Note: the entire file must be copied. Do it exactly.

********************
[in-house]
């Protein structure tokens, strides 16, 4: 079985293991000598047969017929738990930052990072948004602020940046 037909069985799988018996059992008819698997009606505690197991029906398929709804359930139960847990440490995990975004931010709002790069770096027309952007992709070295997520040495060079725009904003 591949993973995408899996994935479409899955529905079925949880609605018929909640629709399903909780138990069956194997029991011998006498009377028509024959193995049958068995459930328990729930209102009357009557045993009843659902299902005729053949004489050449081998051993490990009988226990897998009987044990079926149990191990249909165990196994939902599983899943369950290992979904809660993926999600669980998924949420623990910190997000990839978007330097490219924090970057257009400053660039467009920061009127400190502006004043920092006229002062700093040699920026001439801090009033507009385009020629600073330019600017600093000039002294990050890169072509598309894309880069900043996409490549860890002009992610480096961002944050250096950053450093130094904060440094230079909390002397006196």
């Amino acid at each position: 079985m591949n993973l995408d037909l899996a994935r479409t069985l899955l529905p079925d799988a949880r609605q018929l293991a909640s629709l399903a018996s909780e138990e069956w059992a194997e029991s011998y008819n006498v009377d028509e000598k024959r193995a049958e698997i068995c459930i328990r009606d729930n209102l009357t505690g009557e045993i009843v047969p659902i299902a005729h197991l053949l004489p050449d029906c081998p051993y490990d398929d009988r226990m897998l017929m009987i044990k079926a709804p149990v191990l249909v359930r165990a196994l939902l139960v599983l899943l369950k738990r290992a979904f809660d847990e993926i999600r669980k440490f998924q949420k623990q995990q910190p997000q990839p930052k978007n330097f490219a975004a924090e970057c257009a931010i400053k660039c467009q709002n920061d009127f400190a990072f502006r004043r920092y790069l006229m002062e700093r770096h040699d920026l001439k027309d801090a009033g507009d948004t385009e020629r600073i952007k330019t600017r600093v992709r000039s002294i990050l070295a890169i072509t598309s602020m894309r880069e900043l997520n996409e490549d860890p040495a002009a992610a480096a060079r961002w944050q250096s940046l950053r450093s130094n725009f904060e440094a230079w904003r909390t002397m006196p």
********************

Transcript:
[in-house]
């Protein structure tokens, strides 16, 4: 079985293991000598047969017929738990930052990072948004602020940046 037909069985799988018996059992008819698997009606505690197991029906398929709804359930139960847990440490995990975004931010709002790069770096027309952007992709070295997520040495060079725009904003 591949993973995408899996994935479409899955529905079925949880609605018929909640629709399903909780138990069956194997029991011998006498009377028509024959193995049958068995459930328990729930209102009357009557045993009843659902299902005729053949004489050449081998051993490990009988226990897998009987044990079926149990191990249909165990196994939902599983899943369950290992979904809660993926999600669980998924949420623990910190997000990839978007330097490219924090970057257009400053660039467009920061009127400190502006004043920092006229002062700093040699920026001439801090009033507009385009020629600073330019600017600093000039002294990050890169072509598309894309880069900043996409490549860890002009992610480096961002944050250096950053450093130094904060440094230079909390002397006196």
């Amino acid at each position: 079985m591949n993973l995408d037909l899996a994935r479409t069985l899955l529905p079925d799988a949880r609605q018929l293991a909640s629709l399903a018996s909780e138990e069956w059992a194997e029991s011998y008819n006498v009377d028509e000598k024959r193995a049958e698997i068995c459930i328990r009606d729930n209102l009357t505690g009557e045993i009843v047969p659902i299902a005729h197991l053949l004489p050449d029906c081998p051993y490990d398929d009988r226990m897998l017929m009987i044990k079926a709804p149990v191990l249909v359930r165990a196994l939902l139960v599983l899943l369950k738990r290992a979904f809660d847990e993926i999600r669980k440490f998924q949420k623990q995990q910190p997000q990839p930052k978007n330097f490219a975004a924090e970057c257009a931010i400053k660039c467009q709002n920061d009127f400190a990072f502006r004043r920092y790069l006229m002062e700093r770096h040699d920026l001439k027309d801090a009033g507009d948004t385009e020629r600073i952007k330019t600017r600093v992709r000039s002294i990050l070295a890169i072509t598309s602020m894309r880069e900043l997520n996409e490549d860890p040495a002009a992610a480096a060079r961002w944050q250096s940046l950053r450093s130094n725009f904060e440094a230079w904003r909390t002397m006196p």